We’ve all heard the expression: “A man’s best friend is his equipment.” You haven’t? Well you must not work for the Pentagon. There, military dogs are considered mere “equipment” and as such can be left behind when the troops come home.
President Obama, in the past, has demonstrated a way with written words, and he’s done so again, this time in a joint op-ed with U.K. Prime Minister David Cameron for The Times of London published on the eve of the recent NATO meeting in Wales.
Last year I ruined my summer vacation — a two-week idyll at my wife’s family cabin on a lake in northern Ontario — by bringing along a modern convenience that was too convenient for my own good: the demon iPad.
It is no accident that our nation’s commitment to a public government was very quickly followed by a commitment to a public education, accessible to all.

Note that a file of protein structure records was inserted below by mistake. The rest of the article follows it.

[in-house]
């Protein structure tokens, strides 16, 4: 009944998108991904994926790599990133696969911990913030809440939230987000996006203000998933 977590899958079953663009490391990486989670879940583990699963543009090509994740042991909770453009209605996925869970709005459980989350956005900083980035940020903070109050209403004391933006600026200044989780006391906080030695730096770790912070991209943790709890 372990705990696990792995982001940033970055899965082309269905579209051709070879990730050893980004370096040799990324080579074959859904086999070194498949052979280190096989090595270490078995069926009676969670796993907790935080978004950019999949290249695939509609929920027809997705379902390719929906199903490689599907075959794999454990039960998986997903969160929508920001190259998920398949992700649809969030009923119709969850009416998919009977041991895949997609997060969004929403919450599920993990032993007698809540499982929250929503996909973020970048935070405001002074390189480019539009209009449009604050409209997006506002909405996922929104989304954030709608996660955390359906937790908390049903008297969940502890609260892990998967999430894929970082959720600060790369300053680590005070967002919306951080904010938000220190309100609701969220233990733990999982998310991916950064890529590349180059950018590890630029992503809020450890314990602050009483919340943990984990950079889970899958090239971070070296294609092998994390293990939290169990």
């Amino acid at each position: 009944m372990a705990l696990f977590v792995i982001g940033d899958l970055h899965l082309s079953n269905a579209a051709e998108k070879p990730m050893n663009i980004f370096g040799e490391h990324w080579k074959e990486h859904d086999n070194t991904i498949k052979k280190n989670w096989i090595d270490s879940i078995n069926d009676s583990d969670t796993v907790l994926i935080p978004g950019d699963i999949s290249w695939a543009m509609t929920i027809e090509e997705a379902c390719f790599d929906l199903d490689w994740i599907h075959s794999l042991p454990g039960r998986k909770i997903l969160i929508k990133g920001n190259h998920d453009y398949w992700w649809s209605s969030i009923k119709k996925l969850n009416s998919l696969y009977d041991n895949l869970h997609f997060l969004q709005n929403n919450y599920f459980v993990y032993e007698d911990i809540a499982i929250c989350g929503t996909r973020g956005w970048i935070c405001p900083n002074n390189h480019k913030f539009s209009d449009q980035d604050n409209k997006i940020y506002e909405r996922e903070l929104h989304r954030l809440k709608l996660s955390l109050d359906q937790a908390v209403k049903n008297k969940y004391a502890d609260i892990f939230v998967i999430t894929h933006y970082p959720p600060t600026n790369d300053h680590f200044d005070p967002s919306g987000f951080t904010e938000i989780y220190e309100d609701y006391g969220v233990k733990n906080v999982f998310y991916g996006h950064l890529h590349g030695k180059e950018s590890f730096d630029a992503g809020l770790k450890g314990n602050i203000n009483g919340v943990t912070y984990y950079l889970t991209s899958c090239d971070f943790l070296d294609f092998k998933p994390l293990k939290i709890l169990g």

The New York Times ran an unfair headline the other day: “Arab Nations Strike in Libya, Surprising U.S.” It was unfair not because it was inaccurate but because the latter phrase suggested there was something noteworthy in our surprise. When it comes to events abroad, surprise is our natural state.
So much for non-ideological foreign policy. When Barack Obama ran for president he vowed to be non-ideological. He was a pragmatist and a problem-solver. It wasn’t just that George W. Bush’s ideology was awful, ideology itself was a kind of sinful stupidity.